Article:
The inquirer has further advised that the sponsor may act in other capacities throughout the conversion process and may continue to act in various capacities after all the shares of the cooperative corporation have been sold. The sponsor often will act as the managing agent of the cooperative corporation. The sponsor may also be a lessee from the cooperative corporation with respect to any commercial space in the building. The sponsor also frequently is the holder of the mortgage on the building.
The inquirer already has concluded that the interests of the tenant shareholders are adverse to the interests of the sponsor in virtually all capacities in which the sponsor might act. Indeed, during the conversion process itself and prior to actual conversion, the tenants' association customarily employs independent counsel to represent its interests vis-a-vis the sponsor as the original landlord, the seller of the cooperative corporation's shares, the entity that appoints the initial board of directors of the corporation, the controlling shareholder and the holder of unsold shares. The issue, however, is the likelihood that the interests of the cooperative corporation will conflict with the interests of the sponsor after the conversion and the ethical implications of that likelihood for the lawyer proposing to represent both.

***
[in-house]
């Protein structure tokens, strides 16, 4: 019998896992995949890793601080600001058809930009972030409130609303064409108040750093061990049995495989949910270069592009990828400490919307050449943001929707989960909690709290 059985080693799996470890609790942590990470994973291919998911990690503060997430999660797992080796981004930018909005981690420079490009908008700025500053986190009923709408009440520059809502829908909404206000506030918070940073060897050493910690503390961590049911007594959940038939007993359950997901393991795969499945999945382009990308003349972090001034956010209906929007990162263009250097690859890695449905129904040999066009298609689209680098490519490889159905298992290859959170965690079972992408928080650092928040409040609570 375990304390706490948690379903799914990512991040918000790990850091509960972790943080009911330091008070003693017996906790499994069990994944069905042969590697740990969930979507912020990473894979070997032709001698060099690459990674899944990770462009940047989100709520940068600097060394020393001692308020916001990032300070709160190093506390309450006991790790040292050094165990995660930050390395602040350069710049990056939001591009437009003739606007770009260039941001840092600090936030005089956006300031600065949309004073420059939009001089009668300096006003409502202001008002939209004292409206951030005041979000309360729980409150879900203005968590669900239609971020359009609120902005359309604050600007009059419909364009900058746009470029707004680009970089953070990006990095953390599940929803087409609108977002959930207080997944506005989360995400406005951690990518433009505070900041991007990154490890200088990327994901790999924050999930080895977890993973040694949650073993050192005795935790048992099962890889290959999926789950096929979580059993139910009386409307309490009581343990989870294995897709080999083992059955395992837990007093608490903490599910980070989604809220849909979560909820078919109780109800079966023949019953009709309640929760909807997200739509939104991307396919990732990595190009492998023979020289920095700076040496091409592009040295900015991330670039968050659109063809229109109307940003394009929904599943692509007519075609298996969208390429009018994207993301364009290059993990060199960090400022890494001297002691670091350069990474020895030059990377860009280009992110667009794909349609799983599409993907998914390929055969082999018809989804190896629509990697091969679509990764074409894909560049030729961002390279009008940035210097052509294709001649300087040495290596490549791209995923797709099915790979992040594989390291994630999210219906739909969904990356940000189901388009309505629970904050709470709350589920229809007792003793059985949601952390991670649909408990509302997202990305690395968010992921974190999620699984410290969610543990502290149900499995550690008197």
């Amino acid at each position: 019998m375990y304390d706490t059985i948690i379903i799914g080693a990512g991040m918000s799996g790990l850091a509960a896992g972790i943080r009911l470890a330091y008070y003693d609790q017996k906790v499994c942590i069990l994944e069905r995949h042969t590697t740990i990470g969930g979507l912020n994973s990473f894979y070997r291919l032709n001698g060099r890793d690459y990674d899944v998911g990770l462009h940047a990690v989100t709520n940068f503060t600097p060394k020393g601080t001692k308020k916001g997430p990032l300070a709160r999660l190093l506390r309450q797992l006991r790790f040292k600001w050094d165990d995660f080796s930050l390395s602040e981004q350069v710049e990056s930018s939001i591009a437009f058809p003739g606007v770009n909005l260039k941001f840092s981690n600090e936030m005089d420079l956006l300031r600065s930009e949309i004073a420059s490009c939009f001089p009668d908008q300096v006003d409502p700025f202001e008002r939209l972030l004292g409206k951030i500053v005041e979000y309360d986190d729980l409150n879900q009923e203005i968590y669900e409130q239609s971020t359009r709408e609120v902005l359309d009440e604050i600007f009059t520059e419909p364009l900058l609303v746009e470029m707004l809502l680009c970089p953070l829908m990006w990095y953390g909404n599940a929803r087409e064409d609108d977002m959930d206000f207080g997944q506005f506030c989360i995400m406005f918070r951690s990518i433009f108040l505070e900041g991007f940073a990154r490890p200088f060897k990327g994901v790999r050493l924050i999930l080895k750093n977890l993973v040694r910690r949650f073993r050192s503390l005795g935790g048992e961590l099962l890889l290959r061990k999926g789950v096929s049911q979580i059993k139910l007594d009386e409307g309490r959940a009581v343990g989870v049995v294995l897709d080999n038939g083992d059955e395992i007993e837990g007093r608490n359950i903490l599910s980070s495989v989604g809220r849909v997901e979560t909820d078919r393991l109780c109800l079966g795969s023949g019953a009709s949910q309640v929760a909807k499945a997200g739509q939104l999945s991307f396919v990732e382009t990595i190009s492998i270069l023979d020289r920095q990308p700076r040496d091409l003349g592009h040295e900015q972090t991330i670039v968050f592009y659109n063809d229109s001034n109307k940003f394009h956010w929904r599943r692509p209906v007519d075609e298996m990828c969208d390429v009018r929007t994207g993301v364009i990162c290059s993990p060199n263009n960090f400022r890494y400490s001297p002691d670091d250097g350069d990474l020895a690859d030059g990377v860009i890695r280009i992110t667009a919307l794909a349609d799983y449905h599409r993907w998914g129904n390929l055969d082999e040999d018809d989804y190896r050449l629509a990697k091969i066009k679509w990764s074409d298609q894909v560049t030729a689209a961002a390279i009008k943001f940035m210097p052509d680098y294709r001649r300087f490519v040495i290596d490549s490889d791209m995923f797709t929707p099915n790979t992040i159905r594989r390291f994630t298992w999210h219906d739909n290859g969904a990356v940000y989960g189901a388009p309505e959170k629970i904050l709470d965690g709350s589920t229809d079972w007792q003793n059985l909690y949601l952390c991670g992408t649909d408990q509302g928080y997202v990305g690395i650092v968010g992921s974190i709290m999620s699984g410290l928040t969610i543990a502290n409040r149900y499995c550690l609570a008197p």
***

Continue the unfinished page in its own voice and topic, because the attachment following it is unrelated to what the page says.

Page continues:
Canon 5 of The Lawyer's Code of Professional Responsibility (the "Code") requires a lawyer to exercise independent professional judgment on behalf of a client. DR 5-105(A) and (B) provide that a lawyer shall decline multiple representation, or having undertaken multiple representation shall discontinue it, if the exercise of his independent professional judgment on behalf of a client will be or is likely to be adversely affected or if it would likely involve him in representing differing interests, except to the extent permitted under DR 5-105(C). Whether a lawyer's representation of both the sponsor and the cooperative corporation would be likely to affect adversely the lawyer's independent professional judgment on behalf of either client or involve the lawyer in representing differing interests will depend on the facts and circumstances of each case. Nevertheless, the Committee finds it difficult to conceive of a situation in which a lawyer should not conclude that his or her representation of both the sponsor and the cooperative corporation is "likely to involve" the representation of "differing interests" (defined in the Code to encompass interests that are "inconsistent" or "diverse", as well as those which are "conflicting"). In this regard, a lawyer should be mindful of EC 5-18, which admonishes that a lawyer employed or retained by a corporation owes allegiance to the corporation and not to a stockholder, director, officer, employee, representative, or other person connected with the corporation, such as in this case the sponsor.